Lynne Woods Turner, Untitled, 2014, pencil on paper,
5 1/4 x 4"

Linda Nagaoka, Yellow Line, 2014,
stoneware and glaze, 7 x 12"

Gary Batty, From Memory caj, 2016, pencil on paper, 24.5 x 19.5"

August Ventimiglia, Untitled 11, 2016, graphite on paper, 10 x 8"

Fritz Horstman, Formwork for a Square Pad, 2015, basswood and maple, 8 x 8 x 3"

current project

Gary Batty
Christine Hiebert
Fritz Hortsman
Linda Nagaoka
August Ventimiglia
Lynne Woods Turner

Opening Reception:

Saturday, November 5, 2016 4-6pm




Drive-By Projects, 81 Spring Street, Watertown, MA


Thursdays 12-4pm and by appointment.

drive-by online to view the work in the exhibition >

Drive-by Projects is pleased to present Wood + Paper + Earth: an exhibition of pencil drawings by Gary Batty, Lynne Woods Turner and August Ventimiglia; wood sculpture by Fritz Horstman; ceramic plates by Linda Nagaoka; and works on paper by Christine Hiebert. The artists in this exhibition share a concern with the formal elements of composition: balance, perspective, movement, value, etc. Yet the properties of each artist's chosen material and her/his work processes play a defining role in their "drawings."

Both Lynne Woods Turner and Linda Nagaoka speak of slowing down time. Woods Turner seeks to slow the process of seeing by engaging viewers in the act of deciphering her small, shape-shifting line drawings, while Nagaoka submits to the measured, meditative process of hand-building and glazing her minimal clay plates. Nagaoka allows the acts of rolling, pinching, coiling, painting etc. to slow her down, whereas Woods Turner want us to join her in a slow deliberation on the line, space and meaning of her delicate, enigmatic drawings.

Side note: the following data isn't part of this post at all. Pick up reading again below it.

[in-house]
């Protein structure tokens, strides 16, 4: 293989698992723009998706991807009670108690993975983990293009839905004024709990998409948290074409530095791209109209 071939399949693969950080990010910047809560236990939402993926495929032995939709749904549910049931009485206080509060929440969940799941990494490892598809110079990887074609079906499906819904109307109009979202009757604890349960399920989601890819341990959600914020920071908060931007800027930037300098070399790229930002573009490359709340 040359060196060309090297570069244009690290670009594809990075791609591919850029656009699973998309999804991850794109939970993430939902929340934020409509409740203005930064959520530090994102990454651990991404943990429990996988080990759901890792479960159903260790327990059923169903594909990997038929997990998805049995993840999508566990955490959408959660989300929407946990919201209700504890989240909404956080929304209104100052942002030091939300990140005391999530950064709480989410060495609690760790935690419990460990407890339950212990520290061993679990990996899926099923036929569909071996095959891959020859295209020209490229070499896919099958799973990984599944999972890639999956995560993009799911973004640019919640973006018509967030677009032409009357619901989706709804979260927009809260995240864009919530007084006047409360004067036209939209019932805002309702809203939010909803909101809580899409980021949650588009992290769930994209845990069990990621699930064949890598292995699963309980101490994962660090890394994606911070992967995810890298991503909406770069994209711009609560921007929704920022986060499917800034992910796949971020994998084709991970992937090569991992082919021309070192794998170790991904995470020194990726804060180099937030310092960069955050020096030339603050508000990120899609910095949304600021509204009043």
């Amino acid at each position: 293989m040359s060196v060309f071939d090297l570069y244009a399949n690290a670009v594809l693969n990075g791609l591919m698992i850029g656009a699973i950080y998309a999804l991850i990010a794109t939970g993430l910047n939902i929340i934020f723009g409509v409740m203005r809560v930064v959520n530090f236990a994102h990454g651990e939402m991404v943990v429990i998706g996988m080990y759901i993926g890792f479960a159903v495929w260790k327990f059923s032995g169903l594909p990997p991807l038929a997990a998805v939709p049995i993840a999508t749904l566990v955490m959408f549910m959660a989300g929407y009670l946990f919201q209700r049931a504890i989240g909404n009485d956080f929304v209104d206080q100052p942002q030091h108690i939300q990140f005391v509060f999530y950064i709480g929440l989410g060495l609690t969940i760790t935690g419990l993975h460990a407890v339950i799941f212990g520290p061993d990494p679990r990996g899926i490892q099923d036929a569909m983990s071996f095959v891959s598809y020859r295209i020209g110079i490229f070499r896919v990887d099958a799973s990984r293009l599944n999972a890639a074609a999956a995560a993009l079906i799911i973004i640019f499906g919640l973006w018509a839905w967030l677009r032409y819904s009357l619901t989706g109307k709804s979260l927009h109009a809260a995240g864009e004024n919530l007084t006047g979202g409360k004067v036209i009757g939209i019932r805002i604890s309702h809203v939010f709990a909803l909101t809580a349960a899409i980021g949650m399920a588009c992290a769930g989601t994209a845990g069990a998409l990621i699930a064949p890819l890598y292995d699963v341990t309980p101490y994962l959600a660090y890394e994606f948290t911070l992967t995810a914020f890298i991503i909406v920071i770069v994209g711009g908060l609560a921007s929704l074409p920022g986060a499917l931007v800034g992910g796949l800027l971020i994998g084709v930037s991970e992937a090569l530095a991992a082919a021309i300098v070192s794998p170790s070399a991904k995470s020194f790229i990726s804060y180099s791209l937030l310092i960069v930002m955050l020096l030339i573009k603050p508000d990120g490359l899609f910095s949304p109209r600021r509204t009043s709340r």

Time is also an element for Gary Batty as he painstakingly pencils sequenced patches of tiny marks to form strange, net-like topographies. These loosely structured drawings occupy a shallow space and are difficult to grasp visually. Are they microscopic cell formations or aerial views of ruined cities? Often inspired by actual objects, Batty's drawings soon evolve into mysterious abstractions.

As in his snap line drawings, August Ventimiglia's new works use common, low tech tools to form the basic linear elements. Though the drawings appear plotted on a grid, they are not mathematically consistent. Rather, they are built of individual line segments connected with other segments to form a field of conjoined marks that occupy the picture plane.

Fritz Horstman's small wood sculptures began as models of the formworks (molds into which concrete is poured to form a foundation) from buildings with which he has been intimately connected: his childhood home, his in-laws' home and a structure that he helped to build. As Horstman arrests the construction process in miniature, he allows us to see the skeletal underpinnings of these structures as intricate
3-D drawings.

Christine Hiebert sees her drawings as "the arena of the line," yet where Hortsman's Formworks intersect space, Hiebert's occupy the page with undeniable physicality. Bold bars of inked tape and smudged earth dominate Hiebert's drawings. Sometimes they stand alone, single monoliths; at other times they interact, leaning and pushing against each other and/or the white background.

drive-by online to view the work in the exhibition >

Christine Hiebert, Untitled (rd.08.32), 2008, blue tape, ink on paper, 22 x 30"

Fritz Horstman

Fritz Horstman

We are pleased to announce that Fritz Horstman, who will be included in our upcoming drawing exhibition, has been selected to participate in the deCordova New England Biennial.
On View Sep 02, 2016 - Jun 01, 2017.

more info >

Sophia Narrett - Early in the Game

Sophia Narrett

Early in the Game
September 17th, 2016 – October 23rd, 2016
Freight+Volume, New York City, NY

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